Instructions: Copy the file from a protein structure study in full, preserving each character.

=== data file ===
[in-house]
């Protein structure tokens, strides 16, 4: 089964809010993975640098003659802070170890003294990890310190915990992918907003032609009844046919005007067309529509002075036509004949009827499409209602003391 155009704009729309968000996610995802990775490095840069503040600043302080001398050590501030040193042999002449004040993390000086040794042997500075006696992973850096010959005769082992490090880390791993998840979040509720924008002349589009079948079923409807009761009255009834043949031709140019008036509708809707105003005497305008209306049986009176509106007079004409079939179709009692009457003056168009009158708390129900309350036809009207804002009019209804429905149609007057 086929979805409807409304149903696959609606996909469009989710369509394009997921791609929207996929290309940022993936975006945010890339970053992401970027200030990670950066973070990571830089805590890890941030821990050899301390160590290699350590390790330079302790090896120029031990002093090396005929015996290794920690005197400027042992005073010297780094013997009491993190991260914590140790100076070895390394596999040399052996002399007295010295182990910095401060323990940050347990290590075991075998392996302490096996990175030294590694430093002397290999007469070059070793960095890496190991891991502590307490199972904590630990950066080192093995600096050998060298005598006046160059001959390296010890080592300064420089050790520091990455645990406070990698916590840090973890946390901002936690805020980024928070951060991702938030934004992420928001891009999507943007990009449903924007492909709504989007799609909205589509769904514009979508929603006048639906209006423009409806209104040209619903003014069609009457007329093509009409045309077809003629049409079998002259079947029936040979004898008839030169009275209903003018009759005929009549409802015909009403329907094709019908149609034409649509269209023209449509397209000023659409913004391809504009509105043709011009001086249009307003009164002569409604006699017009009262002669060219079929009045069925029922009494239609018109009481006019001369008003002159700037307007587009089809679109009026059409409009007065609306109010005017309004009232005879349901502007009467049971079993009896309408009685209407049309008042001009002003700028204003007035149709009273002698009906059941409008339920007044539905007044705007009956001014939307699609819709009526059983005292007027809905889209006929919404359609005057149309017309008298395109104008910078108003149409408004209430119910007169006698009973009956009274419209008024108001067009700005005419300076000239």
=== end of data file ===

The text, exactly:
[in-house]
């Protein structure tokens, strides 16, 4: 089964809010993975640098003659802070170890003294990890310190915990992918907003032609009844046919005007067309529509002075036509004949009827499409209602003391 155009704009729309968000996610995802990775490095840069503040600043302080001398050590501030040193042999002449004040993390000086040794042997500075006696992973850096010959005769082992490090880390791993998840979040509720924008002349589009079948079923409807009761009255009834043949031709140019008036509708809707105003005497305008209306049986009176509106007079004409079939179709009692009457003056168009009158708390129900309350036809009207804002009019209804429905149609007057 086929979805409807409304149903696959609606996909469009989710369509394009997921791609929207996929290309940022993936975006945010890339970053992401970027200030990670950066973070990571830089805590890890941030821990050899301390160590290699350590390790330079302790090896120029031990002093090396005929015996290794920690005197400027042992005073010297780094013997009491993190991260914590140790100076070895390394596999040399052996002399007295010295182990910095401060323990940050347990290590075991075998392996302490096996990175030294590694430093002397290999007469070059070793960095890496190991891991502590307490199972904590630990950066080192093995600096050998060298005598006046160059001959390296010890080592300064420089050790520091990455645990406070990698916590840090973890946390901002936690805020980024928070951060991702938030934004992420928001891009999507943007990009449903924007492909709504989007799609909205589509769904514009979508929603006048639906209006423009409806209104040209619903003014069609009457007329093509009409045309077809003629049409079998002259079947029936040979004898008839030169009275209903003018009759005929009549409802015909009403329907094709019908149609034409649509269209023209449509397209000023659409913004391809504009509105043709011009001086249009307003009164002569409604006699017009009262002669060219079929009045069925029922009494239609018109009481006019001369008003002159700037307007587009089809679109009026059409409009007065609306109010005017309004009232005879349901502007009467049971079993009896309408009685209407049309008042001009002003700028204003007035149709009273002698009906059941409008339920007044539905007044705007009956001014939307699609819709009526059983005292007027809905889209006929919404359609005057149309017309008298395109104008910078108003149409408004209430119910007169006698009973009956009274419209008024108001067009700005005419300076000239």